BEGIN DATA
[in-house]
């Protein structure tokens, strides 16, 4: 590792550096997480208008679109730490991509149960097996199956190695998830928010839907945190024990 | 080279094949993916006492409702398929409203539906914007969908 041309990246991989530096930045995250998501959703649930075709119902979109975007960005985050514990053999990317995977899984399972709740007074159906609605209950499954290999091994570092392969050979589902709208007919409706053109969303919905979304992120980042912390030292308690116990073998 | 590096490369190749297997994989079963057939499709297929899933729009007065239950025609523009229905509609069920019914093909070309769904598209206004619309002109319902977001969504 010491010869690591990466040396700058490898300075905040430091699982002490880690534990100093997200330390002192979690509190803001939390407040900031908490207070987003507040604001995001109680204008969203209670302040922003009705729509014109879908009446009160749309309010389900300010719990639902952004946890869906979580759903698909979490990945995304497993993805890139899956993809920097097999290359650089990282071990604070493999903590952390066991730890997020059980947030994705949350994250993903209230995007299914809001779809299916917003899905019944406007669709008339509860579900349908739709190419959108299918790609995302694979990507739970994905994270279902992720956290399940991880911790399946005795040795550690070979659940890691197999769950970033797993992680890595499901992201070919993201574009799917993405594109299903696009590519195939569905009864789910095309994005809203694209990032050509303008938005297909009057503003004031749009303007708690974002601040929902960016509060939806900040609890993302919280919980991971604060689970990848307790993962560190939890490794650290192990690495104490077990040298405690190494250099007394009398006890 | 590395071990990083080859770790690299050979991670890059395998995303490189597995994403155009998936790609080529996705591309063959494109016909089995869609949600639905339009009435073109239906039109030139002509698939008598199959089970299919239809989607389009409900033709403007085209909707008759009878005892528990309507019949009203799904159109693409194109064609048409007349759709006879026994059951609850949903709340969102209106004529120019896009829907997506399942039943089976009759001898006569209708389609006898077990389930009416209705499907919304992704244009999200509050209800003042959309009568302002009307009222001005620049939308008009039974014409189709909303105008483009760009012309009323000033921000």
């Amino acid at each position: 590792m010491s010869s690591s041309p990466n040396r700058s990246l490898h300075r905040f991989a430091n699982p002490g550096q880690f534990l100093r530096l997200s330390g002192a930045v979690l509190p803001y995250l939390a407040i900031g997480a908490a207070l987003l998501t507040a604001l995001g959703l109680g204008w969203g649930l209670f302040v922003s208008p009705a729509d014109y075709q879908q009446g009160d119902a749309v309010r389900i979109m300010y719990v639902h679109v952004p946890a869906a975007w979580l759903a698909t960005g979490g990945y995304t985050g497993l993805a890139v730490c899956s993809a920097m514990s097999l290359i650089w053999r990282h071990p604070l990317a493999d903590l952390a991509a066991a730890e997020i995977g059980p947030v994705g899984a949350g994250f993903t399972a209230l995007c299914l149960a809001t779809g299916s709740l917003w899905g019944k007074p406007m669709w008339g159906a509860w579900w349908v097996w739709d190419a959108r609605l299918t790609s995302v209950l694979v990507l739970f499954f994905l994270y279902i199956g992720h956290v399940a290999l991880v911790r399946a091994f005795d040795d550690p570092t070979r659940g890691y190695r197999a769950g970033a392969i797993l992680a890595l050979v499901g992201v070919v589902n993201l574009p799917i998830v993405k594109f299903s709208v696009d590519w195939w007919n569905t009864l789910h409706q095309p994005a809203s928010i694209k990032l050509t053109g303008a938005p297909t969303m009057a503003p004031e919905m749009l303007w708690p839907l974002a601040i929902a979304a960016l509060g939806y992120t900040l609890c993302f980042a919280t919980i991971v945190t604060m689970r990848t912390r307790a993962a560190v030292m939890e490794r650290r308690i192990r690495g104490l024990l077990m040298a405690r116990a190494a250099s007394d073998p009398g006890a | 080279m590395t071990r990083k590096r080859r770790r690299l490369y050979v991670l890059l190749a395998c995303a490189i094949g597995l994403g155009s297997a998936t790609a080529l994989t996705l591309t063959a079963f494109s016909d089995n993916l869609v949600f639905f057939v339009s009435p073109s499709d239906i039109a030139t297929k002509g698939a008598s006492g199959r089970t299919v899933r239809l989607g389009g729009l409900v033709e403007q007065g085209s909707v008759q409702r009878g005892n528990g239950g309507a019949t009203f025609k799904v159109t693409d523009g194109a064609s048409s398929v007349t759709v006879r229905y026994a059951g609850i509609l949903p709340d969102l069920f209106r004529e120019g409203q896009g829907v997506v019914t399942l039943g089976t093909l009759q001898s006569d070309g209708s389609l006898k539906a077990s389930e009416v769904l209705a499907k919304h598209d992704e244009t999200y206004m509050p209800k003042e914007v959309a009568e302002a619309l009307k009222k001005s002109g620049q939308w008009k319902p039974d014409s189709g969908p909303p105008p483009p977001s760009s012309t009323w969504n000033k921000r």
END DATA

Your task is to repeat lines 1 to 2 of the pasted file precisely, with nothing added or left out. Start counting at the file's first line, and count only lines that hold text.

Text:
[in-house]
């Protein structure tokens, strides 16, 4: 590792550096997480208008679109730490991509149960097996199956190695998830928010839907945190024990 | 080279094949993916006492409702398929409203539906914007969908 041309990246991989530096930045995250998501959703649930075709119902979109975007960005985050514990053999990317995977899984399972709740007074159906609605209950499954290999091994570092392969050979589902709208007919409706053109969303919905979304992120980042912390030292308690116990073998 | 590096490369190749297997994989079963057939499709297929899933729009007065239950025609523009229905509609069920019914093909070309769904598209206004619309002109319902977001969504 010491010869690591990466040396700058490898300075905040430091699982002490880690534990100093997200330390002192979690509190803001939390407040900031908490207070987003507040604001995001109680204008969203209670302040922003009705729509014109879908009446009160749309309010389900300010719990639902952004946890869906979580759903698909979490990945995304497993993805890139899956993809920097097999290359650089990282071990604070493999903590952390066991730890997020059980947030994705949350994250993903209230995007299914809001779809299916917003899905019944406007669709008339509860579900349908739709190419959108299918790609995302694979990507739970994905994270279902992720956290399940991880911790399946005795040795550690070979659940890691197999769950970033797993992680890595499901992201070919993201574009799917993405594109299903696009590519195939569905009864789910095309994005809203694209990032050509303008938005297909009057503003004031749009303007708690974002601040929902960016509060939806900040609890993302919280919980991971604060689970990848307790993962560190939890490794650290192990690495104490077990040298405690190494250099007394009398006890 | 590395071990990083080859770790690299050979991670890059395998995303490189597995994403155009998936790609080529996705591309063959494109016909089995869609949600639905339009009435073109239906039109030139002509698939008598199959089970299919239809989607389009409900033709403007085209909707008759009878005892528990309507019949009203799904159109693409194109064609048409007349759709006879026994059951609850949903709340969102209106004529120019896009829907997506399942039943089976009759001898006569209708389609006898077990389930009416209705499907919304992704244009999200509050209800003042959309009568302002009307009222001005620049939308008009039974014409189709909303105008483009760009012309009323000033921000």